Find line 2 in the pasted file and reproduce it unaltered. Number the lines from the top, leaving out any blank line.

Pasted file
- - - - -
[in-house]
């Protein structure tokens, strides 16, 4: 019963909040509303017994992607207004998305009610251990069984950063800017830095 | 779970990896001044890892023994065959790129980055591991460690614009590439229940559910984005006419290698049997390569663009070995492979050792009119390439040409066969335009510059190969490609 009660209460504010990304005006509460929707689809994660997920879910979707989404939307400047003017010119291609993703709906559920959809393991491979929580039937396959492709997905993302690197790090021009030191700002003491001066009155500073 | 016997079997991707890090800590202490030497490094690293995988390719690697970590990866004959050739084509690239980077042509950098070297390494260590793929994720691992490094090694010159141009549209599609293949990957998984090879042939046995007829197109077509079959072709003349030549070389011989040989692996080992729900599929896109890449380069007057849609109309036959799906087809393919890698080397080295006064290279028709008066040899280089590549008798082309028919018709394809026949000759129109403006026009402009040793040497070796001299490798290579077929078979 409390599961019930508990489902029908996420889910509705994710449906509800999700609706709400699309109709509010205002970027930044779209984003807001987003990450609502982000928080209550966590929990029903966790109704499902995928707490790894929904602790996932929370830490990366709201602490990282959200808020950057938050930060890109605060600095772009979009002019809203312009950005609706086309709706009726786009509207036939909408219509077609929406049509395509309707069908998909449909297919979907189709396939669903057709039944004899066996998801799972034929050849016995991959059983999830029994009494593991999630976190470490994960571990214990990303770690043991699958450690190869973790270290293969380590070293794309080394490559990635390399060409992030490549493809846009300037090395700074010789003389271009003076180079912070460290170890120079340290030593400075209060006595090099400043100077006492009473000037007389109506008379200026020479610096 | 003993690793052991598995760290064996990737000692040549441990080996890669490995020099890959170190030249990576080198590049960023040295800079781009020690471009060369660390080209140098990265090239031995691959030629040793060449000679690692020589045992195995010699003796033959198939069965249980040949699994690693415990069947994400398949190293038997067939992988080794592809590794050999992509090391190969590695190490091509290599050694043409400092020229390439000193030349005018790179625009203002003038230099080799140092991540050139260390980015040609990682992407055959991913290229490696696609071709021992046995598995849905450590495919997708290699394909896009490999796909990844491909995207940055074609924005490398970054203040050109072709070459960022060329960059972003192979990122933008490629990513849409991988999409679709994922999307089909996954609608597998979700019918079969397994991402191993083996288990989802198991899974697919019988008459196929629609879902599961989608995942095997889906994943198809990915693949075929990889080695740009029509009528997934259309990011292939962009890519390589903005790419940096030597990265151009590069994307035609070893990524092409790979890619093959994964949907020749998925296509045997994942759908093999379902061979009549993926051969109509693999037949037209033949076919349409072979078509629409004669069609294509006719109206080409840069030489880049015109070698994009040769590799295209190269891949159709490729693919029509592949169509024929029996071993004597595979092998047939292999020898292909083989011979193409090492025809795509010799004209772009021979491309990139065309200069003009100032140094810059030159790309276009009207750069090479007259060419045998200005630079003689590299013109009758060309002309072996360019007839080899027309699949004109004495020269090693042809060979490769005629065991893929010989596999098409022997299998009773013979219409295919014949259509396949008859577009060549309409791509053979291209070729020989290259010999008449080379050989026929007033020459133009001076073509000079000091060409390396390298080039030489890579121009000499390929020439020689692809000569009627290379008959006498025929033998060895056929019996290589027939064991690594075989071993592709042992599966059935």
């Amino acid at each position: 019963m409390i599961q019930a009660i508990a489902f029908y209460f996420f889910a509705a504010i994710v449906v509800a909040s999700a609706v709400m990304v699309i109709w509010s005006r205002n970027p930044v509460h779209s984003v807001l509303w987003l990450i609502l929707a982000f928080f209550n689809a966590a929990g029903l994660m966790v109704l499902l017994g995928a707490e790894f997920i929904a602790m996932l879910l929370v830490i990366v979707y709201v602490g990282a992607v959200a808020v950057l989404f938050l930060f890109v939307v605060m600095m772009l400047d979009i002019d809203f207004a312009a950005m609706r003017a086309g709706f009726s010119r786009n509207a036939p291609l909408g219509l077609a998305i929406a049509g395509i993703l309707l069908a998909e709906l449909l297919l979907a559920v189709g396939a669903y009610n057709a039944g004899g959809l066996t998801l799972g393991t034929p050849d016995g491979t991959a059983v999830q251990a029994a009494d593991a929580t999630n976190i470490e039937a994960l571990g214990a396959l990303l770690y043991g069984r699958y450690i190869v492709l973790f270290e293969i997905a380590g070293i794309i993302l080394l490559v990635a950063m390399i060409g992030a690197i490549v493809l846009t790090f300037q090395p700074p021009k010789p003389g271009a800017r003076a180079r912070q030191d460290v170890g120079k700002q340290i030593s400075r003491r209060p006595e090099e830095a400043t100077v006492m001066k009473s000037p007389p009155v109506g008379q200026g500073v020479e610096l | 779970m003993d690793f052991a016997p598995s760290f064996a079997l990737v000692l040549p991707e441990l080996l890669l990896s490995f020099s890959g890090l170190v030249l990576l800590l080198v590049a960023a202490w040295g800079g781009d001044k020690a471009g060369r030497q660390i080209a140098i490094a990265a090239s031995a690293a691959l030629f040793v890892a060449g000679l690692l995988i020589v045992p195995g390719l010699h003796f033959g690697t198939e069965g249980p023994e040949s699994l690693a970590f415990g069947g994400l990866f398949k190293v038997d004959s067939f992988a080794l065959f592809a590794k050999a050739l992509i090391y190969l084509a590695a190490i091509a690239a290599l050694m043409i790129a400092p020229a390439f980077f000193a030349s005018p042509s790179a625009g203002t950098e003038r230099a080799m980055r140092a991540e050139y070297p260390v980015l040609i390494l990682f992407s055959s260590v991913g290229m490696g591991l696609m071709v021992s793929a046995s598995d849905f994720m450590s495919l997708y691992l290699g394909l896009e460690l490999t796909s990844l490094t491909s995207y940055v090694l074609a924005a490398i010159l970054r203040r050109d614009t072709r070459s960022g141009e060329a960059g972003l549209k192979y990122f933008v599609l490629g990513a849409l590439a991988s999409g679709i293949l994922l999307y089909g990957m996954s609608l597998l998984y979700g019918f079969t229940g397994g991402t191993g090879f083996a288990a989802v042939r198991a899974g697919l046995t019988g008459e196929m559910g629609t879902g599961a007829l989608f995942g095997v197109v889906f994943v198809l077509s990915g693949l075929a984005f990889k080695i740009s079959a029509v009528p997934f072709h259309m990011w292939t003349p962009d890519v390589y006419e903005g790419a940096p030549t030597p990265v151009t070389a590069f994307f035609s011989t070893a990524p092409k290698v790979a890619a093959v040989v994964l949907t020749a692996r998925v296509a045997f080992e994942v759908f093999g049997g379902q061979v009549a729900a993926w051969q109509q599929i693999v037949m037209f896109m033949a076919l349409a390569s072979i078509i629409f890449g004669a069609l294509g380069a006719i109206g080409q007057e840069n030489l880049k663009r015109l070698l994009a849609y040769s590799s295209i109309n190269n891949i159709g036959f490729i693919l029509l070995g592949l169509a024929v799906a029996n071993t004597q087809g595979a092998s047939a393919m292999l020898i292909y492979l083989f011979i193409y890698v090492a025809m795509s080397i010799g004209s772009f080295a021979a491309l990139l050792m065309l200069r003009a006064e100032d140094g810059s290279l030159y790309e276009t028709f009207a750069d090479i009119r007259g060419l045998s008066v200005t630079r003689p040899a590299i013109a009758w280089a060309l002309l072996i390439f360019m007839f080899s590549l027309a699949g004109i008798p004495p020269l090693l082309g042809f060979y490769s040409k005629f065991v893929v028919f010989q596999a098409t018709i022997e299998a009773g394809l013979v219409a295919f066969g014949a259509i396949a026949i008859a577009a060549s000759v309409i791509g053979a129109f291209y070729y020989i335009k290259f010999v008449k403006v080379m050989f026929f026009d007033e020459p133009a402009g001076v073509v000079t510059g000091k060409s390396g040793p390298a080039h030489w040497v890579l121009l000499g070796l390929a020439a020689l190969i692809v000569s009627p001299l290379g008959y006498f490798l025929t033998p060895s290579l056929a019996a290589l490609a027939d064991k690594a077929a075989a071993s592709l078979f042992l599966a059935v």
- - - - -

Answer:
């Protein structure tokens, strides 16, 4: 019963909040509303017994992607207004998305009610251990069984950063800017830095 | 779970990896001044890892023994065959790129980055591991460690614009590439229940559910984005006419290698049997390569663009070995492979050792009119390439040409066969335009510059190969490609 009660209460504010990304005006509460929707689809994660997920879910979707989404939307400047003017010119291609993703709906559920959809393991491979929580039937396959492709997905993302690197790090021009030191700002003491001066009155500073 | 016997079997991707890090800590202490030497490094690293995988390719690697970590990866004959050739084509690239980077042509950098070297390494260590793929994720691992490094090694010159141009549209599609293949990957998984090879042939046995007829197109077509079959072709003349030549070389011989040989692996080992729900599929896109890449380069007057849609109309036959799906087809393919890698080397080295006064290279028709008066040899280089590549008798082309028919018709394809026949000759129109403006026009402009040793040497070796001299490798290579077929078979 409390599961019930508990489902029908996420889910509705994710449906509800999700609706709400699309109709509010205002970027930044779209984003807001987003990450609502982000928080209550966590929990029903966790109704499902995928707490790894929904602790996932929370830490990366709201602490990282959200808020950057938050930060890109605060600095772009979009002019809203312009950005609706086309709706009726786009509207036939909408219509077609929406049509395509309707069908998909449909297919979907189709396939669903057709039944004899066996998801799972034929050849016995991959059983999830029994009494593991999630976190470490994960571990214990990303770690043991699958450690190869973790270290293969380590070293794309080394490559990635390399060409992030490549493809846009300037090395700074010789003389271009003076180079912070460290170890120079340290030593400075209060006595090099400043100077006492009473000037007389109506008379200026020479610096 | 003993690793052991598995760290064996990737000692040549441990080996890669490995020099890959170190030249990576080198590049960023040295800079781009020690471009060369660390080209140098990265090239031995691959030629040793060449000679690692020589045992195995010699003796033959198939069965249980040949699994690693415990069947994400398949190293038997067939992988080794592809590794050999992509090391190969590695190490091509290599050694043409400092020229390439000193030349005018790179625009203002003038230099080799140092991540050139260390980015040609990682992407055959991913290229490696696609071709021992046995598995849905450590495919997708290699394909896009490999796909990844491909995207940055074609924005490398970054203040050109072709070459960022060329960059972003192979990122933008490629990513849409991988999409679709994922999307089909996954609608597998979700019918079969397994991402191993083996288990989802198991899974697919019988008459196929629609879902599961989608995942095997889906994943198809990915693949075929990889080695740009029509009528997934259309990011292939962009890519390589903005790419940096030597990265151009590069994307035609070893990524092409790979890619093959994964949907020749998925296509045997994942759908093999379902061979009549993926051969109509693999037949037209033949076919349409072979078509629409004669069609294509006719109206080409840069030489880049015109070698994009040769590799295209190269891949159709490729693919029509592949169509024929029996071993004597595979092998047939292999020898292909083989011979193409090492025809795509010799004209772009021979491309990139065309200069003009100032140094810059030159790309276009009207750069090479007259060419045998200005630079003689590299013109009758060309002309072996360019007839080899027309699949004109004495020269090693042809060979490769005629065991893929010989596999098409022997299998009773013979219409295919014949259509396949008859577009060549309409791509053979291209070729020989290259010999008449080379050989026929007033020459133009001076073509000079000091060409390396390298080039030489890579121009000499390929020439020689692809000569009627290379008959006498025929033998060895056929019996290589027939064991690594075989071993592709042992599966059935």